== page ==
To fulfil one's duties properly, it is necessary, above all, to know them thoroughly, and then to lay down a strict rule to oneself never to fail in their observance. Weak people are frightened at such a notion, and weak people suffer the consequences. A rare merit, for example, is to take a strict account of one's exact position, and then to conform oneself to it. How many young wives have created for themselves deception after deception, for want of having had the good sense to accept cheerfully certain rules laid down by their husbands Which brings us back to the relative positions of husband and wife.
    Civil and religious laws, which are not the work of arbitrary caprice but the consequence of the laws of nature, require that the wife should be obedient to her husband. She undertakes, in France, a solemn engagement, both before the magistrate and before the minister of God. Twice she makes that promise on oath. No constraint is put upon her, Up to the last moment she has only to say "No," and the marriage does not take place-of which there arc not infrequent instances. Why, then, should she revolt against this authority, thus freely accepted? Remain single, mademoiselle, if you have no inclination for the duties imposed on a wife. Many brides, while promising obedience, make a sort of mental reservation, which is equally offensive to honesty and to good sense. In all times, and in all countries, a chief is absolutely necessary. Attachment to a worthy prince  thus becomes a virtue, because his person represents the country, which is the image of the common interest. In a family, which constitutes a little state, a chief is equally requisite. That chief is the husband, and all the members of the family owe him respect, submission, devotion.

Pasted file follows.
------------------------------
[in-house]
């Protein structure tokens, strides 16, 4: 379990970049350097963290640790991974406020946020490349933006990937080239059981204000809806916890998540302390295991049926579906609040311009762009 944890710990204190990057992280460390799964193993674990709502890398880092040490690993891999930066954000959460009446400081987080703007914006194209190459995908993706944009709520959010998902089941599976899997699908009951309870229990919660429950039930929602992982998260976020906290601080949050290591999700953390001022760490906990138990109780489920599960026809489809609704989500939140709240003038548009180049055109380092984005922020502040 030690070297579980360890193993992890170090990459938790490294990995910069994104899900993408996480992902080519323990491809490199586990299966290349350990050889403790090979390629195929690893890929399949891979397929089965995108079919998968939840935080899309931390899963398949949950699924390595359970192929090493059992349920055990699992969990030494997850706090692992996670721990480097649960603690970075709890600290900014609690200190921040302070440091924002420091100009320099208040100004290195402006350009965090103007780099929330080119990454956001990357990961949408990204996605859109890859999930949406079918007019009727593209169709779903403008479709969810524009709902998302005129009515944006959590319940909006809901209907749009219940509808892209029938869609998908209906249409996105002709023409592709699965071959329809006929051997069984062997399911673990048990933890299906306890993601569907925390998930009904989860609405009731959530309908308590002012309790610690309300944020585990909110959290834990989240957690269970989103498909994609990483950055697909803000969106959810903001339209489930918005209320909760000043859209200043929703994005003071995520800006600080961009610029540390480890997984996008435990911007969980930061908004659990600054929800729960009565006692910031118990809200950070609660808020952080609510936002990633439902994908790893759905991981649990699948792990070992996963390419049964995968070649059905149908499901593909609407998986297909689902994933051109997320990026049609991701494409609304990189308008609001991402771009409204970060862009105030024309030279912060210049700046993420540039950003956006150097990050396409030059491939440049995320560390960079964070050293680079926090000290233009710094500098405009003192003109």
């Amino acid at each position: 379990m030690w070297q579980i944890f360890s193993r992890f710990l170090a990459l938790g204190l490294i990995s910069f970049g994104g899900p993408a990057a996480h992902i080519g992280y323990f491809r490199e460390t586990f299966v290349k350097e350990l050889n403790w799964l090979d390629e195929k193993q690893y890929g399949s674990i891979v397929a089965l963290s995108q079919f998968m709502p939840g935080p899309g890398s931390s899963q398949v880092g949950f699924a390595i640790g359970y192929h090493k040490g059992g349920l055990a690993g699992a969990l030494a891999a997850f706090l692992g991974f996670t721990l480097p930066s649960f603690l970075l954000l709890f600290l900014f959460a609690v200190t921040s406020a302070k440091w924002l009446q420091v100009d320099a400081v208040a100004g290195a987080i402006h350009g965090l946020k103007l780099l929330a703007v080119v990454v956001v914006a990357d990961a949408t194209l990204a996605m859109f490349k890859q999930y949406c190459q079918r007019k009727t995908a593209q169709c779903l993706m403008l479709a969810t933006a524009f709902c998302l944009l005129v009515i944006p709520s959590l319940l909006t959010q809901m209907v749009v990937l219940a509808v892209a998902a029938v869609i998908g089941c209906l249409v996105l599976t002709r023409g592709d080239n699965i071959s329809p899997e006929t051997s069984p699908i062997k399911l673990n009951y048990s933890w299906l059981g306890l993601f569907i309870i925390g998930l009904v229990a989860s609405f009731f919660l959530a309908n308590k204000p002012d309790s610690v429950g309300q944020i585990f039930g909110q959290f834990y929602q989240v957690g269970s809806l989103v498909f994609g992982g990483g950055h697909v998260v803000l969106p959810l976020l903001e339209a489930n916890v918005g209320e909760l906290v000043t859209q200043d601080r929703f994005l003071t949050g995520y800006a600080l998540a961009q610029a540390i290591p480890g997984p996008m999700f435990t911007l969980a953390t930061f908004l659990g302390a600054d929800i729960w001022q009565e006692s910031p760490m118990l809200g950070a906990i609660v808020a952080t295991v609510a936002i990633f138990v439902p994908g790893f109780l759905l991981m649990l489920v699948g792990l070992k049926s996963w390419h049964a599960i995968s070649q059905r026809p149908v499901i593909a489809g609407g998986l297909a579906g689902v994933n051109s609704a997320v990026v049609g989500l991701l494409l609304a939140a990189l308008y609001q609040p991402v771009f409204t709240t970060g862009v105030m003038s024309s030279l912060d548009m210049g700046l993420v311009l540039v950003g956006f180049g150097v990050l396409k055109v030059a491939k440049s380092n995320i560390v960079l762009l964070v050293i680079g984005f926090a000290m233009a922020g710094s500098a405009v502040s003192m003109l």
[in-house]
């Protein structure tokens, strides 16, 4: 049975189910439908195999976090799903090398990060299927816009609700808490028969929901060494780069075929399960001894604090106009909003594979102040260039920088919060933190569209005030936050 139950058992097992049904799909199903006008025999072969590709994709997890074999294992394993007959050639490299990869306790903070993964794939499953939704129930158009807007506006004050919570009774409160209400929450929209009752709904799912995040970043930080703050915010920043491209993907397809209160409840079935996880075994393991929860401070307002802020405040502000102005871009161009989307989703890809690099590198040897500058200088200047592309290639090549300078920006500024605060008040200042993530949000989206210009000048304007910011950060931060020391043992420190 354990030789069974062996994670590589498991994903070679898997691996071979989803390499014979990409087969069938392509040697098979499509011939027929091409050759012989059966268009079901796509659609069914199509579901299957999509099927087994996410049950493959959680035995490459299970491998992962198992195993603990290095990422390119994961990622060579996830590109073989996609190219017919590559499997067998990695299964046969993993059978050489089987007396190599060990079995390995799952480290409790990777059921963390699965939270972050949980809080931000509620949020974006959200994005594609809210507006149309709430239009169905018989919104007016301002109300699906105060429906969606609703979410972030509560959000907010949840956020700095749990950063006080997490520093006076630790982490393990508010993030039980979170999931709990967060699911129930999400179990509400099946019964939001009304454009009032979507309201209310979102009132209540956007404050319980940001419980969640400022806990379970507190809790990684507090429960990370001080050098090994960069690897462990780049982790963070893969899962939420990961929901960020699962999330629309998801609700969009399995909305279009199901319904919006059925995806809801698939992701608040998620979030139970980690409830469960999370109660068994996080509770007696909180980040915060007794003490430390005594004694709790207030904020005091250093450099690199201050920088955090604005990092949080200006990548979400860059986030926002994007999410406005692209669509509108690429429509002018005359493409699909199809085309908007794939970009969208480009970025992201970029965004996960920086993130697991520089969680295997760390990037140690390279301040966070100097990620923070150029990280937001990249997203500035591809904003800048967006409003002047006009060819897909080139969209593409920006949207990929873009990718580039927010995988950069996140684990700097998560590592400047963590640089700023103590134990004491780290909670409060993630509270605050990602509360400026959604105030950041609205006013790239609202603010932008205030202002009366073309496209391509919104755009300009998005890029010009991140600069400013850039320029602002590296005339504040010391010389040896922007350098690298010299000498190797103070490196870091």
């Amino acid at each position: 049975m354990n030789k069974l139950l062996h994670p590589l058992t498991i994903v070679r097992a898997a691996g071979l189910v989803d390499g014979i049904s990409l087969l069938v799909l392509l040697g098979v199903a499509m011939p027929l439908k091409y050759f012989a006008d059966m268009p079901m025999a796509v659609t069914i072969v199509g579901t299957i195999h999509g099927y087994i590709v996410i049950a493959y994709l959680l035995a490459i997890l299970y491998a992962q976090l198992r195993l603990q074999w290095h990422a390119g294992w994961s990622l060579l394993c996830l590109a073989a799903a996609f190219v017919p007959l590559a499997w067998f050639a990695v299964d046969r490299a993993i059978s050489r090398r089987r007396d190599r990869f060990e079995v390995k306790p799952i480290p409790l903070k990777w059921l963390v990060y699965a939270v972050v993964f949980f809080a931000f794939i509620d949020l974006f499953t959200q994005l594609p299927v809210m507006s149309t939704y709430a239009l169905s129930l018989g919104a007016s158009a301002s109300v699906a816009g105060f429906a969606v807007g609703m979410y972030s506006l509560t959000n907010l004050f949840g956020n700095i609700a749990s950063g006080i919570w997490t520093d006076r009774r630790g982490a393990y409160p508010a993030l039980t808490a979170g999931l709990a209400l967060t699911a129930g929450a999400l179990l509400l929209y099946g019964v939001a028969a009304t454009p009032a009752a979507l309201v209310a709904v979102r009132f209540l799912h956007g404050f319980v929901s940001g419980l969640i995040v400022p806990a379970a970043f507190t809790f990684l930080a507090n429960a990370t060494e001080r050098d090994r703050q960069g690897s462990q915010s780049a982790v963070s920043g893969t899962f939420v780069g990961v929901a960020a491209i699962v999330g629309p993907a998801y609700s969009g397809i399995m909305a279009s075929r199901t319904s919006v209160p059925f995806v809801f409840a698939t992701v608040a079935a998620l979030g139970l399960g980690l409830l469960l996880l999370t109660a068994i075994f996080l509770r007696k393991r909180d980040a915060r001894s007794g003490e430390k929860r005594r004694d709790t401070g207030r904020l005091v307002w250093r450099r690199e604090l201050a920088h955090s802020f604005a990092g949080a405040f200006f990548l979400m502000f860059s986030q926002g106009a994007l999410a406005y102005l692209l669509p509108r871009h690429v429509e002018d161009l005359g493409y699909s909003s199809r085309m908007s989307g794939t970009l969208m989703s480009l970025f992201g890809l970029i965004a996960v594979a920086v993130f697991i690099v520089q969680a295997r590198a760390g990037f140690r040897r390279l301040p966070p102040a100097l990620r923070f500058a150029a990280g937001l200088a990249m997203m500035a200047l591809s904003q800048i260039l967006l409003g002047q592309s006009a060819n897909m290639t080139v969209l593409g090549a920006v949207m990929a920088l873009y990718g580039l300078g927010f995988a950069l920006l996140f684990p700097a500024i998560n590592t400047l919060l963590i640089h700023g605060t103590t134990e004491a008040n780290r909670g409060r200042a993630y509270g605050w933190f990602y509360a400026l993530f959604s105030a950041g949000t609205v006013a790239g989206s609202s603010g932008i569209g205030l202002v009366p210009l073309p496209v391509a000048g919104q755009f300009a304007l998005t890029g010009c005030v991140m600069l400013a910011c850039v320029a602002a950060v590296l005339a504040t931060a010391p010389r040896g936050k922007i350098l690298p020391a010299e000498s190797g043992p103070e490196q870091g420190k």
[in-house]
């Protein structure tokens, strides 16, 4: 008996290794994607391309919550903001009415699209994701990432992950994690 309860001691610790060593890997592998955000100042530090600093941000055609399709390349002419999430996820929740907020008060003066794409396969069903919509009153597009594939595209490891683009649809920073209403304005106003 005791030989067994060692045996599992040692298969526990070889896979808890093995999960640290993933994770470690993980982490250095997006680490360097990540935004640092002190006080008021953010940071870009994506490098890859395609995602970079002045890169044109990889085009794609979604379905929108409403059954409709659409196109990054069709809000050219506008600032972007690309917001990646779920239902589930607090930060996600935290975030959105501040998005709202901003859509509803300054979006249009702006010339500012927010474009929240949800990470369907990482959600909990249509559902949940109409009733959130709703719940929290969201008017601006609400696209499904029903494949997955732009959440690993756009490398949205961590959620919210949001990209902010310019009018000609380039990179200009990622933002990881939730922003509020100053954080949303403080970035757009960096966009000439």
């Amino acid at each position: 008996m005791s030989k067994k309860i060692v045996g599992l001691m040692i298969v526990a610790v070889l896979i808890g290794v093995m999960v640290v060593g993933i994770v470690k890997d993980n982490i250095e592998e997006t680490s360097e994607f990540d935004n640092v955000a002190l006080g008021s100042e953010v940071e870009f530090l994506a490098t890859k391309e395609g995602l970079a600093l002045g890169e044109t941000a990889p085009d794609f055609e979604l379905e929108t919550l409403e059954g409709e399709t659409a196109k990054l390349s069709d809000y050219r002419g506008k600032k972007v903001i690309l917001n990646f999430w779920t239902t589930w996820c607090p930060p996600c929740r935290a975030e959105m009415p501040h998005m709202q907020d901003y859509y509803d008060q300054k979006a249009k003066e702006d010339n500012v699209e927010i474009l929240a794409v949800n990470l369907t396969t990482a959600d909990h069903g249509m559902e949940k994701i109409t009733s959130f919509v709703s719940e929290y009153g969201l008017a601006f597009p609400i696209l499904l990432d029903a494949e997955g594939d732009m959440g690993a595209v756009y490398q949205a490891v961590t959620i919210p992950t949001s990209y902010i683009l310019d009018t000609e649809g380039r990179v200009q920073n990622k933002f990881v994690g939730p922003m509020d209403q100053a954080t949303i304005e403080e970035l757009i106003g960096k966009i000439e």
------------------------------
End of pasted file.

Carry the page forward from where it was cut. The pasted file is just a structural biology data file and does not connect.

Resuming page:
Never persist in useless discussions with your husband. Should such begin, remember J. P. Richter's saying, "Many men resemble glass, which is smooth and inoffensive so long as it is unbroken; but which, - once broken, cuts and pierces with every edge and angle." Doubtless, there are moments when it is difficult to restrain oneself - which increases the merit of self-command. By repressing any utterance of displeasure or acerbity, you will be better able to have a satisfactory explanation with your husband. There is great art in choosing the propitious moment. Remember, also, the words of Daniel Stern, "The vulgar complain of being hated, calumniated, or rejoice at being cherished, beloved. The wise man cares less about the sentiments he inspires, than about those he feels. He knows that what is really  bitter and painful is, not to be hated, but to hate; that what is pleasant, noble, and great, is, not to be loved, but to love."
    To sustain love a long time and transform it eventually into a warm and lasting friendship, it is requisite to keep one's heart above all weakness. The first thing is to inspire esteem; and esteem is not heedlessly bestowed, but must be won by an irreproachable conduct. Nor does this solid quality alone suffice; the form must be added to the substance; that is, you must be at the same time estimable and attractive. In the efforts you make with that intention, remember that "a woman has often mom wrinkles in her temper than on her face."
    It is not so easy as young wives imagine to keep their husbands within household bounds. That is to say, those gentlemen often feel the wish to seek amusement elsewhere without their spouses. It is  hanging matter; but it happens only too frequently. Recollect that men, by marrying, renounce their most valuable possession  -or, at least, what they consider such -  namely, their liberty. Eh bien! women us general hardly appreciate the sacrifice sufficiently, and refuse to believe that their condition is at all changed in that respect. Nevertheless, you cannot help allowing that if men, by marrying, give up their liberty, your sex on the contrary  (in France) gets married for the sake of acquiring more liberty. In exchange for this liberty which he valued so highly, a man expects some different kind of satisfaction. If he does not find it at home, he seeks compensating pleasures elsewhere. From that day the wife's existence is embittered. Her heart is full; and a brimful heart is as hard to carry as a brimful cup. The slightest shock causes it to overflow.